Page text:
Closing of IP mill ‘life-changing event’
Published 8:14 am Friday, April 23, 2010
As a young girl, I always pondered what my parents always referred to as “life changing events” — what they could possibly mean. Today I witnessed it first hand.
Today was the end of an era with the permanent shutdown of the last two paper machines at International Paper. This surely qualifies as a so-called “life changing event,” yet one we all would have wished would have never occurred in our lifetimes.
Throughout the day, I found myself drawn to my computer screen as I watched the percentages of No. 4 paper machine continue to drop; I was watching the life seep from it, watching it slowly die.
A cold sickness came over me, as reality crashed on what we all knew was, without a doubt, going to happen and have feared for many long, uneasy months. It had indeed happened as they said it would.
It was done. Shortly after 4 p.m. on April 15, 2010, No. 4 paper machine was the final of the last two to go down. Not only will I now remember April 15 as “tax day” and my youngest daughter’s birthday, but now the day I, as well as many of my esteemed co-workers, will carry with us for a lifetime. The day International Paper machines ceased operation.
As I left my office today, I stepped outside to the eerie silence of the paper machines we all depended on for our livelihood. There was no steam flowing from the towers; a stillness surrounded the entire site as if the life had been drained out of everything in its path.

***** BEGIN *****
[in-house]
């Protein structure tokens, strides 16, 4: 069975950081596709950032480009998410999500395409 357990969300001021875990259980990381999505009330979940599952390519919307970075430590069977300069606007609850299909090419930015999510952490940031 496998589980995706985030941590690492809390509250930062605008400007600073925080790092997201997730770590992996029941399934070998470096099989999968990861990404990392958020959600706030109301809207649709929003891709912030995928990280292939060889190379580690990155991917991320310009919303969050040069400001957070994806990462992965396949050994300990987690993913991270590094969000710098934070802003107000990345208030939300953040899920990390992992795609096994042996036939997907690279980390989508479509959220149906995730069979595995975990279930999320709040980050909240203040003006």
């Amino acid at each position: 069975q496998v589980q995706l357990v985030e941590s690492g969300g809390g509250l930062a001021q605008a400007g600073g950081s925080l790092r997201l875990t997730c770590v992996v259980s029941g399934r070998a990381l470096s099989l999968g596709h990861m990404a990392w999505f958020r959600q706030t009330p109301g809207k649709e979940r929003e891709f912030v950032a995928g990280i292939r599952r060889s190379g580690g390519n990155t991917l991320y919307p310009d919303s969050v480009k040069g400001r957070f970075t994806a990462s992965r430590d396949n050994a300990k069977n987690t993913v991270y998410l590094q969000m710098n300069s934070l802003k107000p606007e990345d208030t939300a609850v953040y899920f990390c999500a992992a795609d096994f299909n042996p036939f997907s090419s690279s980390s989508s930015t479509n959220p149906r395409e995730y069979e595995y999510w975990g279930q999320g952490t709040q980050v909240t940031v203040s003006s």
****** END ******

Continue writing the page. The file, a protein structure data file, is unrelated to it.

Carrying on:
It was as if I was in slow motion as I walked up the fence, hoping for some sound or glimmer of life, listening intently for the familiar noise of the paper machines so many of us have become accustomed to all these years.
The warmth of the sun beamed in my face, but I felt cold. I stopped, stood alone in silence, wiped a tear of sadness, yet appreciation, for what this mill has stood for all these years.
A feeling of pride came over me as I paused to give my own personal final salute to the machines that have given so many people and their families an appreciated quality of life, allowing us to do the things we enjoyed and to have the conveniences we would otherwise never be able to afford.
I heard someone say once that no matter how grim any situation may seem, we all have to look deep to find a positive in everything. It’s there; we just have to dig for it.
I have chosen to see this “life-changing event” as a positive to force me to pull out every emotion from my inner soul, and to take a hard look at my skills and what I am capable of accomplishing in life. It’s a new ballgame now called survival.
The realization of the fateful announcement made in October 2009 is here. The smell we use to refer to as “making money” will no longer fill our cars, our clothes and our lives.
Our children will no longer be given the privilege of following in our footsteps as employees in our hometown mill, as many of us have followed in our parents’ footsteps. But we can all walk away with pride for all we have done and help accomplished through the years.
We can hold our heads high and know we did all we could do. Generations will some day look back and boast “I was an IP employee.” I too will share in that pride.
Today will be a day we will all set in our own personal history books, a day to remember for a lifetime. Not just for the IP workers and families, but the surrounding communities that have too felt the pain and sorrow with us.
We are a family, and even though she will be silent and still, she will always hold a place in our hearts. Farewell, Franklin paper mill.